I walked into the shop yesterday to see stacks of PT Eleven kits! Our first run finally cut. In the process of making this boat the best it can be and still buildable even for amateurs, it turns out that there are 5 different thicknesses of ply wood and some parts are cut in 3D, such as the stems. ( pictured fanned out..Russell did that.. )
It brings to point why building the PT 11 from plans would not be practical. The boat is mostly from 6mm plywood but there are various parts from 12mm, 15mm, 18mm and 24mm. Nobody would want to buy a whole sheet of each of those just to use a small part of them. There would be some costly waste involved. I do not want to say that there will never be plans or patterns for our kits but I should say that our priority is to get a line of our dinghies available as kits first and foremost. We have a few years of work on our our agenda to accomplish just that.
The first run of kits will answer many questions. The pictured stacks represent several base kits currently on order. There are lots of other things that will go into the boxes before delivery. It is a bit of an adrenalin rush and as more things arrive, and the boxes get packed, we will start breathing again and be able to review lessons learned.
For those choosing to make their PT Eleven with the sailing option, we created a watertight cap for the dagger board trunk.
We chose G10 - Garolite in order to have a strong and stiff cap that would be as thin as possible (1/8th inch) so we could keep the profile very low and still be water tight. The dagger board trunk opening is close to the seat and the rower would actually sit over it with 2 people in the boat. Also, having a good lid is important if you would want to tow the boat.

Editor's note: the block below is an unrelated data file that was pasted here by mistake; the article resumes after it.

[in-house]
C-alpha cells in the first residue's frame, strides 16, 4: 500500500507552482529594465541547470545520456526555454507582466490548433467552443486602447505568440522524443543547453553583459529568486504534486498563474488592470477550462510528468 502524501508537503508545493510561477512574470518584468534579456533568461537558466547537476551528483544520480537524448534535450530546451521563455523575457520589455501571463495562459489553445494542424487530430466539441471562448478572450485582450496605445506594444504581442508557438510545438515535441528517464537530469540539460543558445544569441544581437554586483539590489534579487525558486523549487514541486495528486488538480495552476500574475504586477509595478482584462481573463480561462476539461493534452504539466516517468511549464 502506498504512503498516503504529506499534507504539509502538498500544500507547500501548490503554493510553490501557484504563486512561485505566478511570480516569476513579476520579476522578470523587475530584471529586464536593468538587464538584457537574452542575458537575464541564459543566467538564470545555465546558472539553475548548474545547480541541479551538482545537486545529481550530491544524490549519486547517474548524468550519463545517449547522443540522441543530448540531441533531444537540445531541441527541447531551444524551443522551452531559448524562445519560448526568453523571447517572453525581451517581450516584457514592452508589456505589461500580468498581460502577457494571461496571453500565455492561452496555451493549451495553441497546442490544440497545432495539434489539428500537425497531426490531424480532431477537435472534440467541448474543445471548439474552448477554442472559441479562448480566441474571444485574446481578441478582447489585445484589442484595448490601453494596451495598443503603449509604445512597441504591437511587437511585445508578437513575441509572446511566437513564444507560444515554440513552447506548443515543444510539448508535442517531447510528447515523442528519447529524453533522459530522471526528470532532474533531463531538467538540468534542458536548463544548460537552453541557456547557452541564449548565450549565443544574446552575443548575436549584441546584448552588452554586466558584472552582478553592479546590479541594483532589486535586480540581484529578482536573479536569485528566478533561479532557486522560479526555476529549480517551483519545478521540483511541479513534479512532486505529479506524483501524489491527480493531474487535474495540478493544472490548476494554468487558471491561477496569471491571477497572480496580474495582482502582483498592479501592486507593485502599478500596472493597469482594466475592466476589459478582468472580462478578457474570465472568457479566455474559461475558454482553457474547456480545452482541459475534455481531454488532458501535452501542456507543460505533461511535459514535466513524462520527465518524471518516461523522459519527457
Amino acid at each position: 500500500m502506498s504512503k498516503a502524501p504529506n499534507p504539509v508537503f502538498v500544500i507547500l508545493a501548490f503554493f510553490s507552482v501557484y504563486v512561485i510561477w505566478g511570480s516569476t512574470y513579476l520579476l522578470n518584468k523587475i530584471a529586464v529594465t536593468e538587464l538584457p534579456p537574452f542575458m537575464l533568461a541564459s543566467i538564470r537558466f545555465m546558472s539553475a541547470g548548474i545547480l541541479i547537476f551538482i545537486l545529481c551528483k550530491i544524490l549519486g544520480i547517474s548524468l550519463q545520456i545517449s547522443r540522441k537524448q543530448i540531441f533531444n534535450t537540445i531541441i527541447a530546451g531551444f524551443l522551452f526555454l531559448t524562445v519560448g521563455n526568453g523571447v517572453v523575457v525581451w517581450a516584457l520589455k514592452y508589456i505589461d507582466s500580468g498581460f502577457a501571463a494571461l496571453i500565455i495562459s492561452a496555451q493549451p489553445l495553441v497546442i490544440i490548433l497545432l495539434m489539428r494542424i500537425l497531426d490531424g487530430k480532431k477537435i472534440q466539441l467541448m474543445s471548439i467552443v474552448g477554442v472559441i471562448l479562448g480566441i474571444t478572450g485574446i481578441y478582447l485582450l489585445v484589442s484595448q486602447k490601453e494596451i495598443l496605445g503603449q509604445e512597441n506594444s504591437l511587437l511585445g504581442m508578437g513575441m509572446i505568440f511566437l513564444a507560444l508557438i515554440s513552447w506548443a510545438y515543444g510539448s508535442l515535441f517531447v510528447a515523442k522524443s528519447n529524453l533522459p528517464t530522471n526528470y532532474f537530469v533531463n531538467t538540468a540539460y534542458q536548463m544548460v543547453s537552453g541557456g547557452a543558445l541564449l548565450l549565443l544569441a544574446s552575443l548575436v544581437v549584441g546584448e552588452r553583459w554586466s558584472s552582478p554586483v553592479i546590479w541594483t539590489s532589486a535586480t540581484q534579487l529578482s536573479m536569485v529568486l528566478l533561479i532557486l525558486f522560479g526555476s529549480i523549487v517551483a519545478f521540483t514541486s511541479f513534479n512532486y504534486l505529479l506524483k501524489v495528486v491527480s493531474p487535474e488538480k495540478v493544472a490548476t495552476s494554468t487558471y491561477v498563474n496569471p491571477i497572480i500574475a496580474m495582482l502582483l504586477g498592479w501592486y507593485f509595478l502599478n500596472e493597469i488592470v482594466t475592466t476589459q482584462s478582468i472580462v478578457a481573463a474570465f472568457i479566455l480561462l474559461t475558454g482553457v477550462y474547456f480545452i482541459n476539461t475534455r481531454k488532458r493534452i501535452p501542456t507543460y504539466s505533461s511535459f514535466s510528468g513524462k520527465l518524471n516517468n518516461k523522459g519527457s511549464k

The optional kit consists of a machined G10 Garolite cap with gasket groove & stiffener groove, gasket, mahogany stiffener, machined Garolite spacers, plastic washer, plastic tether washer, tether string, turn-dogs, and fasteners.
Below you can see the cap installed.
When sailing with the dagger board down, the turn-dogs also serve to keep the board down by resistance on the aft end and looping the string over the forward one.
We have returned from our trip to BC feeling generally refreshed. Our main goal of getting good video of the nesting dinghy was largely thwarted by successive gales and torrential rains! However, we did get a few light winds clips on our last day in the San Juans and we had some time on our trip to simply chill. Today I will post a few photos. It will take me a bit longer to sort through the video clips and put something together. One thing was for certain on this trip; wherever we went, the PT Eleven attracted enthusiastic interest. This is very exciting for us!
For those of you who have ordered your kits already, our CNC shop is scheduling a session for the plywood parts, and the connective hardware, gaskets, and other stuff are on order to complete the packages. Russell is working on the adjustments to the manual. More updates to come soon! The PT Eleven nested on the trampoline of Jzerro Vito Dumas sailed with us for most of the trip to Desolation sound. Russell and I having a leisurely sail. A row around the bay with Peter. Alex, an avid “SUP (stand up) board guy” sailing the PT Eleven. Watmo Bay.
Hello All, Before I update the blog with any news, I would like to invite everyone interested in the nesting dinghy series from PT Watercraft, to take a moment and fill out our questionnaire. Your input is our best guide for certain developmental decisions along the way. Many thanks! Click here to go to the questionnaire.